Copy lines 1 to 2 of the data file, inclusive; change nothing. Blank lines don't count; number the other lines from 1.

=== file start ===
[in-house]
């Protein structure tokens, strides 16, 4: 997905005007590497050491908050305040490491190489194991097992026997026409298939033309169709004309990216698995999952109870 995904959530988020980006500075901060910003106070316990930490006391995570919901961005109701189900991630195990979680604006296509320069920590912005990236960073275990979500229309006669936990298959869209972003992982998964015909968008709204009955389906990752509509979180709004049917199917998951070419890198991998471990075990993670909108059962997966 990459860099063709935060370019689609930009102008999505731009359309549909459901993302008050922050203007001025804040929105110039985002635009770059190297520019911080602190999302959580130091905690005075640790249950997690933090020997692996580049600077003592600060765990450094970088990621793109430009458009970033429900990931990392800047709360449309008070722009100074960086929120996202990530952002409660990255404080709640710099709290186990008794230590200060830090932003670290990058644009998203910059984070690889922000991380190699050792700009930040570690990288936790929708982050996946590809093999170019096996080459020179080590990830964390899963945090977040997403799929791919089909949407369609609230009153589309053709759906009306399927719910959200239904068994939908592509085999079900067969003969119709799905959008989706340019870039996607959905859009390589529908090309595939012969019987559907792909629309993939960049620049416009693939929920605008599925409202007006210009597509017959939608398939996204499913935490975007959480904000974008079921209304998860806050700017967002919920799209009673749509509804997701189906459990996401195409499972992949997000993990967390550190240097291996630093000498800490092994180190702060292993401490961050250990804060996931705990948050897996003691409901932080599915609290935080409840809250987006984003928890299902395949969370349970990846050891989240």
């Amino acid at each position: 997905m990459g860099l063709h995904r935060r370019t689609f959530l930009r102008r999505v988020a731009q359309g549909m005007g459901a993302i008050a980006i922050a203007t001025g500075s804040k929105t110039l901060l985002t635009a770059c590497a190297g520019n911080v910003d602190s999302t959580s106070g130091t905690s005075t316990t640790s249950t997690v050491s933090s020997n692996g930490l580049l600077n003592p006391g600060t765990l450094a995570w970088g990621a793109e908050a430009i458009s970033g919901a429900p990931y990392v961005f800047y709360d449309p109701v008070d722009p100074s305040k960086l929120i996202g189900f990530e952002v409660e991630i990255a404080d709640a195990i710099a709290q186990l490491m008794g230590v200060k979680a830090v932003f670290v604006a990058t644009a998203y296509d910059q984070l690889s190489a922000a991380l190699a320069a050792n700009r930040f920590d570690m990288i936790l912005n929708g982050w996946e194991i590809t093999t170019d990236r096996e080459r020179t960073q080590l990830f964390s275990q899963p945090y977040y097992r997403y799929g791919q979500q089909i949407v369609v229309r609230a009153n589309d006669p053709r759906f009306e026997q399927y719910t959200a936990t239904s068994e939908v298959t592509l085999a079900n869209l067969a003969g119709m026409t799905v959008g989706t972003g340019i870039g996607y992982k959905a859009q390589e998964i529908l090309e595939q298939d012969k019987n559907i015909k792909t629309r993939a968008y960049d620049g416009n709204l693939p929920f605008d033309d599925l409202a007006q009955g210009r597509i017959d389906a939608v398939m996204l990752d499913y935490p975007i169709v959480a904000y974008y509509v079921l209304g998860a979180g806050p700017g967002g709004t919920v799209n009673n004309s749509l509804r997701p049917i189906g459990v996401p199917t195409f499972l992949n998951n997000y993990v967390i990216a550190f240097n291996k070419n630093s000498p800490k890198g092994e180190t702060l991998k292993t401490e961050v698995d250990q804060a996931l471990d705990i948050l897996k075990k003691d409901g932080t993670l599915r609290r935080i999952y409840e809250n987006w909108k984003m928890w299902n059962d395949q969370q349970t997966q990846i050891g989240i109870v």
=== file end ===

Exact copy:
[in-house]
């Protein structure tokens, strides 16, 4: 997905005007590497050491908050305040490491190489194991097992026997026409298939033309169709004309990216698995999952109870 995904959530988020980006500075901060910003106070316990930490006391995570919901961005109701189900991630195990979680604006296509320069920590912005990236960073275990979500229309006669936990298959869209972003992982998964015909968008709204009955389906990752509509979180709004049917199917998951070419890198991998471990075990993670909108059962997966 990459860099063709935060370019689609930009102008999505731009359309549909459901993302008050922050203007001025804040929105110039985002635009770059190297520019911080602190999302959580130091905690005075640790249950997690933090020997692996580049600077003592600060765990450094970088990621793109430009458009970033429900990931990392800047709360449309008070722009100074960086929120996202990530952002409660990255404080709640710099709290186990008794230590200060830090932003670290990058644009998203910059984070690889922000991380190699050792700009930040570690990288936790929708982050996946590809093999170019096996080459020179080590990830964390899963945090977040997403799929791919089909949407369609609230009153589309053709759906009306399927719910959200239904068994939908592509085999079900067969003969119709799905959008989706340019870039996607959905859009390589529908090309595939012969019987559907792909629309993939960049620049416009693939929920605008599925409202007006210009597509017959939608398939996204499913935490975007959480904000974008079921209304998860806050700017967002919920799209009673749509509804997701189906459990996401195409499972992949997000993990967390550190240097291996630093000498800490092994180190702060292993401490961050250990804060996931705990948050897996003691409901932080599915609290935080409840809250987006984003928890299902395949969370349970990846050891989240």